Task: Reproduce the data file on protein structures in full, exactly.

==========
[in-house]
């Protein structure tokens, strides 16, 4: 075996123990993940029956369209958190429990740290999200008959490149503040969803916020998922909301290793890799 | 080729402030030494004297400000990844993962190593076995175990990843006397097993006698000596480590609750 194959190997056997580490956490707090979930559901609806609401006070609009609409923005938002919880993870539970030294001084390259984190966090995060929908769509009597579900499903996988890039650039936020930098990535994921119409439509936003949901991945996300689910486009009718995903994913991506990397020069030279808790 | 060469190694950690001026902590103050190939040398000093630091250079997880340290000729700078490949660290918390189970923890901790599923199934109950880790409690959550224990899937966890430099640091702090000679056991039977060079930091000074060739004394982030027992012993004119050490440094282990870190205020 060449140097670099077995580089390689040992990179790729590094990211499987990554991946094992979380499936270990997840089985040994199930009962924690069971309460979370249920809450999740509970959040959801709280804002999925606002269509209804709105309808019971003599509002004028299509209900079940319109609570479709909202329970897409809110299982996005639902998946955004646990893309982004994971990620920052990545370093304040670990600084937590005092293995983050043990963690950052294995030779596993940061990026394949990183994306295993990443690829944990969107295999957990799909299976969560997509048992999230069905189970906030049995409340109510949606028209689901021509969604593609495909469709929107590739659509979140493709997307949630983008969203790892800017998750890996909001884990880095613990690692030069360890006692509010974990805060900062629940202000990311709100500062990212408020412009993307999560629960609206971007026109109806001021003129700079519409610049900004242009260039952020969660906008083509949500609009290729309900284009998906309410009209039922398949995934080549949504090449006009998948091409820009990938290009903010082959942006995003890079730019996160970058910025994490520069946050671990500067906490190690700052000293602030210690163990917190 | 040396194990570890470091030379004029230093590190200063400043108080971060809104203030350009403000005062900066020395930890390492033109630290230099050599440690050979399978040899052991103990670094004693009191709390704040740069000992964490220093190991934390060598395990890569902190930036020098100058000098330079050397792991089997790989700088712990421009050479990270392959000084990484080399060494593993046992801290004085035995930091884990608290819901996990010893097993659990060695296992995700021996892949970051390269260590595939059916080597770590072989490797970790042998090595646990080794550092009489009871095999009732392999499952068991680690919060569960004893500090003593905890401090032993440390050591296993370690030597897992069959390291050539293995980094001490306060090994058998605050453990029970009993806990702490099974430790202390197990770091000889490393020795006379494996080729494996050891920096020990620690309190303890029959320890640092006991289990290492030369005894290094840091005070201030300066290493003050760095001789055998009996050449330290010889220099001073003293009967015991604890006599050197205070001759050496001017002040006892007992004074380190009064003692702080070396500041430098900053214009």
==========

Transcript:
[in-house]
């Protein structure tokens, strides 16, 4: 075996123990993940029956369209958190429990740290999200008959490149503040969803916020998922909301290793890799 | 080729402030030494004297400000990844993962190593076995175990990843006397097993006698000596480590609750 194959190997056997580490956490707090979930559901609806609401006070609009609409923005938002919880993870539970030294001084390259984190966090995060929908769509009597579900499903996988890039650039936020930098990535994921119409439509936003949901991945996300689910486009009718995903994913991506990397020069030279808790 | 060469190694950690001026902590103050190939040398000093630091250079997880340290000729700078490949660290918390189970923890901790599923199934109950880790409690959550224990899937966890430099640091702090000679056991039977060079930091000074060739004394982030027992012993004119050490440094282990870190205020 060449140097670099077995580089390689040992990179790729590094990211499987990554991946094992979380499936270990997840089985040994199930009962924690069971309460979370249920809450999740509970959040959801709280804002999925606002269509209804709105309808019971003599509002004028299509209900079940319109609570479709909202329970897409809110299982996005639902998946955004646990893309982004994971990620920052990545370093304040670990600084937590005092293995983050043990963690950052294995030779596993940061990026394949990183994306295993990443690829944990969107295999957990799909299976969560997509048992999230069905189970906030049995409340109510949606028209689901021509969604593609495909469709929107590739659509979140493709997307949630983008969203790892800017998750890996909001884990880095613990690692030069360890006692509010974990805060900062629940202000990311709100500062990212408020412009993307999560629960609206971007026109109806001021003129700079519409610049900004242009260039952020969660906008083509949500609009290729309900284009998906309410009209039922398949995934080549949504090449006009998948091409820009990938290009903010082959942006995003890079730019996160970058910025994490520069946050671990500067906490190690700052000293602030210690163990917190 | 040396194990570890470091030379004029230093590190200063400043108080971060809104203030350009403000005062900066020395930890390492033109630290230099050599440690050979399978040899052991103990670094004693009191709390704040740069000992964490220093190991934390060598395990890569902190930036020098100058000098330079050397792991089997790989700088712990421009050479990270392959000084990484080399060494593993046992801290004085035995930091884990608290819901996990010893097993659990060695296992995700021996892949970051390269260590595939059916080597770590072989490797970790042998090595646990080794550092009489009871095999009732392999499952068991680690919060569960004893500090003593905890401090032993440390050591296993370690030597897992069959390291050539293995980094001490306060090994058998605050453990029970009993806990702490099974430790202390197990770091000889490393020795006379494996080729494996050891920096020990620690309190303890029959320890640092006991289990290492030369005894290094840091005070201030300066290493003050760095001789055998009996050449330290010889220099001073003293009967015991604890006599050197205070001759050496001017002040006892007992004074380190009064003692702080070396500041430098900053214009």